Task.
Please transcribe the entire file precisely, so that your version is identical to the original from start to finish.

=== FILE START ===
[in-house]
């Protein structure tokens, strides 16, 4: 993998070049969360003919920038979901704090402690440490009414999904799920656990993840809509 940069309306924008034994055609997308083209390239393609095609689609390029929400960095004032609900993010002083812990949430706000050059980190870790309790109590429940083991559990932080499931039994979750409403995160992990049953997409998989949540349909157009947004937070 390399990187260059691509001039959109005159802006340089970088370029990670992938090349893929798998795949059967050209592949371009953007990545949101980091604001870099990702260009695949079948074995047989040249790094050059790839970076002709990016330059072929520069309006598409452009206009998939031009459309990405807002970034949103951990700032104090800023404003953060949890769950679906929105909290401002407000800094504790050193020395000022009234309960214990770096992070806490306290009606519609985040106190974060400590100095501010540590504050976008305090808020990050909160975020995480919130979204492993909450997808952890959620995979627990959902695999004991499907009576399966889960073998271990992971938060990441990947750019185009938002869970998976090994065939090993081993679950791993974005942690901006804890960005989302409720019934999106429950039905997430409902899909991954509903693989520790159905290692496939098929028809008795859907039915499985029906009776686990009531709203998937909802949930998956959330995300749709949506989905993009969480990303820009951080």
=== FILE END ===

[in-house]
């Protein structure tokens, strides 16, 4: 993998070049969360003919920038979901704090402690440490009414999904799920656990993840809509 940069309306924008034994055609997308083209390239393609095609689609390029929400960095004032609900993010002083812990949430706000050059980190870790309790109590429940083991559990932080499931039994979750409403995160992990049953997409998989949540349909157009947004937070 390399990187260059691509001039959109005159802006340089970088370029990670992938090349893929798998795949059967050209592949371009953007990545949101980091604001870099990702260009695949079948074995047989040249790094050059790839970076002709990016330059072929520069309006598409452009206009998939031009459309990405807002970034949103951990700032104090800023404003953060949890769950679906929105909290401002407000800094504790050193020395000022009234309960214990770096992070806490306290009606519609985040106190974060400590100095501010540590504050976008305090808020990050909160975020995480919130979204492993909450997808952890959620995979627990959902695999004991499907009576399966889960073998271990992971938060990441990947750019185009938002869970998976090994065939090993081993679950791993974005942690901006804890960005989302409720019934999106429950039905997430409902899909991954509903693989520790159905290692496939098929028809008795859907039915499985029906009776686990009531709203998937909802949930998956959330995300749709949506989905993009969480990303820009951080």